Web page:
Further, the box-like body 51 has substantially centrally in opposite side walls 51a a pair of second cutouts 51b through which the ring-shape attachment portion 21 of the pull tab 20 is pivotally attached so that the pull tab 20 can be pivotally moved in a predetermined angle. The box-like body 51 has also a pair of confronting second projections 54 extending from opposed laterally aligned edges of the second cutouts 51b. According to the illustrated embodiment, the second projections 54 extend parallel to the opposite side walls 51a before the slider 1 is assembled, and are bent inwardly after the leaf spring 40 is received in the box-like body 51 during assembling. Thus the leaf spring 40 can be attached in a simple operation and is supported by the opposed second projections 54. Of course, the leaf spring 40 may be placed in the box-like body 51 on which the second projections 54 extend inwardly. In automatic assembling, however, it is desirable to bend the second projections 54 after the leaf spring 40 is placed in the box-like body 51. The second projections 54 serves also to assist in positioning the pawl 30 and stabilizing its posture during assembling as mentioned above. For this purpose, the opposed second projections 54 are located at positions corresponding to the opposite taper surfaces 34 formed on the upper edges of the pawl 30.

FIG. 2 shows the manner in which the yoke 50 accommodating the leaf spring 40 is attached to the slider body 10 after the above-mentioned pull tab 20 and the pawl 30 are set on the slider body 10. Firstly the ring-shape attachment portion 21 of the pull tab 20 is placed substantially centrally on the upper wing 11 of the slider body 10, and then the pawl 30 is tentatively set on the slider body 10 astride of the ring-shape attachment portion 21. At that time, the attachment leg portion 32 of the pawl 30 is inserted in the anchor groove 13a formed in the connector 13 of the slider body 10, and the claw portion 33 is loosely inserted in the aperture 11a. In this posture, the distal end of the claw portion 33 projects into the element guide channel of the slider body 10 to engage non-illustrated coupling element rows. Thus while the pull tab 20 and the pawl 30 are set on the slider body 10, the leaf spring 40 is placed in the yoke 50. Then the opposed second projections 54 formed on the edges of the second cutouts 51b of the yoke 50 are bent inwardly toward each other to support the leaf spring 40 from opposite sides.

Then, the yoke 50 accommodating the leaf spring 40 as shown in FIG. 2 is attached from the upper side to the slider body 10 on which the pull tab 20 and the pawl 30 are set. The first anchor leg portion 52 of the yoke 50 is inserted in the yoke-securing groove 13b formed in the connector 13 of the slider body 10, and at the same time, the inner surface of the second anchor leg portion 53 is in contact with the outer surface of the yoke-attachment portion 11b. At that time, even if the tentatively set pawl 30 is somehow tilted laterally, it is introduced into the gap between the opposed second projections 54 to stand up as the taper surfaces 34 of the pawl 30 are guided by the second projections 54, so that the leaf spring 40 received in the yoke 50 comes into resiliently contact with the upper surface of the pawl 30.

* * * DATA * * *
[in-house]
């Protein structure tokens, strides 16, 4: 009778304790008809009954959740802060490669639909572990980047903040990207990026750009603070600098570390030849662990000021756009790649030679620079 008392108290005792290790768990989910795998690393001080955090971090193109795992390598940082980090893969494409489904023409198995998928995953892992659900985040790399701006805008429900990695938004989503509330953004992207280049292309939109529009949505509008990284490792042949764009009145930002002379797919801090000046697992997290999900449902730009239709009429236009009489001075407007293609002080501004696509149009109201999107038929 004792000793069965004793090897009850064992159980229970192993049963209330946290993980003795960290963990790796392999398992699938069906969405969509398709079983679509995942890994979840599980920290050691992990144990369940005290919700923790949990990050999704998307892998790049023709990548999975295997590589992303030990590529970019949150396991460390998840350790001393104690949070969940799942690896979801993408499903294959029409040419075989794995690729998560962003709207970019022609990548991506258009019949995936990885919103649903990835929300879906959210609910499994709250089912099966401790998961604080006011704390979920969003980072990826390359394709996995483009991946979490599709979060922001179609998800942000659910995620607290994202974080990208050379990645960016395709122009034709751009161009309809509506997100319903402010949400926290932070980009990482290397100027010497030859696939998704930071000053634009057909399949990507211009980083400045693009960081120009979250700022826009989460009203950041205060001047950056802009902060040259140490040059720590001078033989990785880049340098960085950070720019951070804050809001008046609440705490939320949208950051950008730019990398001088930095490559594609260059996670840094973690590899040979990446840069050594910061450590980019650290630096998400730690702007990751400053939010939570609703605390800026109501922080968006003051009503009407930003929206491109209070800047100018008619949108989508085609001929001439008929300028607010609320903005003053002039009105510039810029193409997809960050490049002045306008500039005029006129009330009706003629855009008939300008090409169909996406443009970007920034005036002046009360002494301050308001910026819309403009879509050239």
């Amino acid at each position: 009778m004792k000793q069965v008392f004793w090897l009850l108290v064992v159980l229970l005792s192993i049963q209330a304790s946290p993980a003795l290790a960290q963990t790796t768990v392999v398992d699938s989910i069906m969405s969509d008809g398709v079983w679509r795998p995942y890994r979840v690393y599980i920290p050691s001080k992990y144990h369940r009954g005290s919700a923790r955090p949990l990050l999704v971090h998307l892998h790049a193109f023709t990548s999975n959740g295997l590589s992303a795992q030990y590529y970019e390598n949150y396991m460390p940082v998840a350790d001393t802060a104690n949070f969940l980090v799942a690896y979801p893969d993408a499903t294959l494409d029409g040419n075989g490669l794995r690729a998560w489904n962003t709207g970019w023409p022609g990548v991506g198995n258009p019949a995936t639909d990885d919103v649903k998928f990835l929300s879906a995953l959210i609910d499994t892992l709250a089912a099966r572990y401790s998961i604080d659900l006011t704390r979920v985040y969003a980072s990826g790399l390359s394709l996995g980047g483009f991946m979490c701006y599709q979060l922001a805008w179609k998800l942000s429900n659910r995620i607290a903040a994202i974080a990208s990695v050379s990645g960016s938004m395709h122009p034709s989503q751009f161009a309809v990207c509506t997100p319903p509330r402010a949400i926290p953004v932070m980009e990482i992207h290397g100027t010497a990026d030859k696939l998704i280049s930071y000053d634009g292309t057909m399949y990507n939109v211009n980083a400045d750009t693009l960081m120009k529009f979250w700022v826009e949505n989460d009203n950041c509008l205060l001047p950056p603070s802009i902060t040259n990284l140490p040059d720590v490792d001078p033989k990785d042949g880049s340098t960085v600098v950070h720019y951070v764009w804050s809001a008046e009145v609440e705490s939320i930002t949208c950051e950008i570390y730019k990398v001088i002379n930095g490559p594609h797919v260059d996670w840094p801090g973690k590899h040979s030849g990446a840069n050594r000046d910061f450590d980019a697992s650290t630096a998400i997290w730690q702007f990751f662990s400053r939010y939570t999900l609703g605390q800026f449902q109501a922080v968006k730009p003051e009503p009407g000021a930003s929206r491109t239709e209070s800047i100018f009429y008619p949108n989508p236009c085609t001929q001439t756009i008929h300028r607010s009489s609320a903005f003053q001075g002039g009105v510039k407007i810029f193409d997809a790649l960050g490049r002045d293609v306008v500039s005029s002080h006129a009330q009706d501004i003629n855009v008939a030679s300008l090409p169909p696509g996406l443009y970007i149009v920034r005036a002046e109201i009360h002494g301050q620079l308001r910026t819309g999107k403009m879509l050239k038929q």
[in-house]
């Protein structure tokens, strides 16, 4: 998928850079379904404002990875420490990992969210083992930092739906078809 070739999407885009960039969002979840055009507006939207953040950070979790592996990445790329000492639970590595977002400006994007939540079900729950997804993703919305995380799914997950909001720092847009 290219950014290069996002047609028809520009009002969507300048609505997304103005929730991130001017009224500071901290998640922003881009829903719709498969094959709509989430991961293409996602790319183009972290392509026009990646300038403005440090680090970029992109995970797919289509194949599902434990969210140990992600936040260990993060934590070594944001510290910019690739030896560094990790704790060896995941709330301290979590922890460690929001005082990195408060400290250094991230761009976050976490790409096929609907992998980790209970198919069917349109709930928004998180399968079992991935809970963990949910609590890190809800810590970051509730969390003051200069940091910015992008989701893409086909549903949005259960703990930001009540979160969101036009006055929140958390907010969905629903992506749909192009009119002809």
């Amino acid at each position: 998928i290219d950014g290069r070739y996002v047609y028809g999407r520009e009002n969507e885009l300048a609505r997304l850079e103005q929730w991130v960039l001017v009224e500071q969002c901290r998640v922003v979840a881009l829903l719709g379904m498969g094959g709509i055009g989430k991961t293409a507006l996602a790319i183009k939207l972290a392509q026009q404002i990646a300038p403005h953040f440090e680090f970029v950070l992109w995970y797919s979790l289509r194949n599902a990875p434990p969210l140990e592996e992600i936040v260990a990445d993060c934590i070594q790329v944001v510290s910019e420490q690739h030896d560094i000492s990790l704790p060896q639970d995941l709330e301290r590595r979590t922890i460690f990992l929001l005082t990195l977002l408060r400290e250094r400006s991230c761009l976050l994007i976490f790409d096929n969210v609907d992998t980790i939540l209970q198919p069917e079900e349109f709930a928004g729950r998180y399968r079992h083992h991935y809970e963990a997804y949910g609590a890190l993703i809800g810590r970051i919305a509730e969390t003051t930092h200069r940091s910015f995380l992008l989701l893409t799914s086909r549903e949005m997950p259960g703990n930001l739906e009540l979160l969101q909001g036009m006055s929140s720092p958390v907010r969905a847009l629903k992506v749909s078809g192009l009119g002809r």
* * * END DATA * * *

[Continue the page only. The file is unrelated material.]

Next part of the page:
Subsequently, the open end of the yoke-securing groove 13b of the connector 13 is clenched from the opposite sides to hold the first anchor leg portion 52 of the yoke 50, and the second anchor leg portion 53 of the yoke 50 is secured to the slider body 10 by bending inwardly into an L shape about the yoke-attachment portion 11b, thus the assembling of the slider 1 is completed. During this clenching, the yoke-securing first projections 13c extending from the opposite inner walls of the yoke-securing groove 13b are fitted in the respective first cutouts 52a of the first anchor leg portion 52 to keep the yoke 50 free from vertical movement.

With the thus assembled slider 1 of this invention, although the pawl 30 received in the yoke 50 as shown in FIGS. 4 through 6, unlike the conventional wide pawl, is in the form of a very narrow rigid strip, its predetermined posture would be kept stable all the time as the lateral movement of the pawl 30 is restricted by the opposed second projections 54 when the pull tab 20 is freed, so that engagement and disengagement of the pawl 30 with and from the coupling element rows can take place reliably.

Further, partly since the pawl 30 has a small width through its entire length as mentioned above, and partly since only the aperture 11a and the yoke-attachment portion 11b of the upper wing 11 of the slider body 10 are formed by punching and pressing, there are left virtually no press traces on the surface of the upper wing 11 and hence the yoke 50 can have a minimum width enough to conceal the aperture 11a and the yoke-attachment portion 11b. As a result, the pawl 30 and the leaf spring 40 can be received compactly in the yoke 50, and even if the yoke 50 has a smaller width compared to that of the conventional yoke, no press traces would appear on the outer surface of the upper wing 11 of the slider body 10. It is accordingly possible to manufacture a slider 1 that is very sightly in appearance and neat in shape.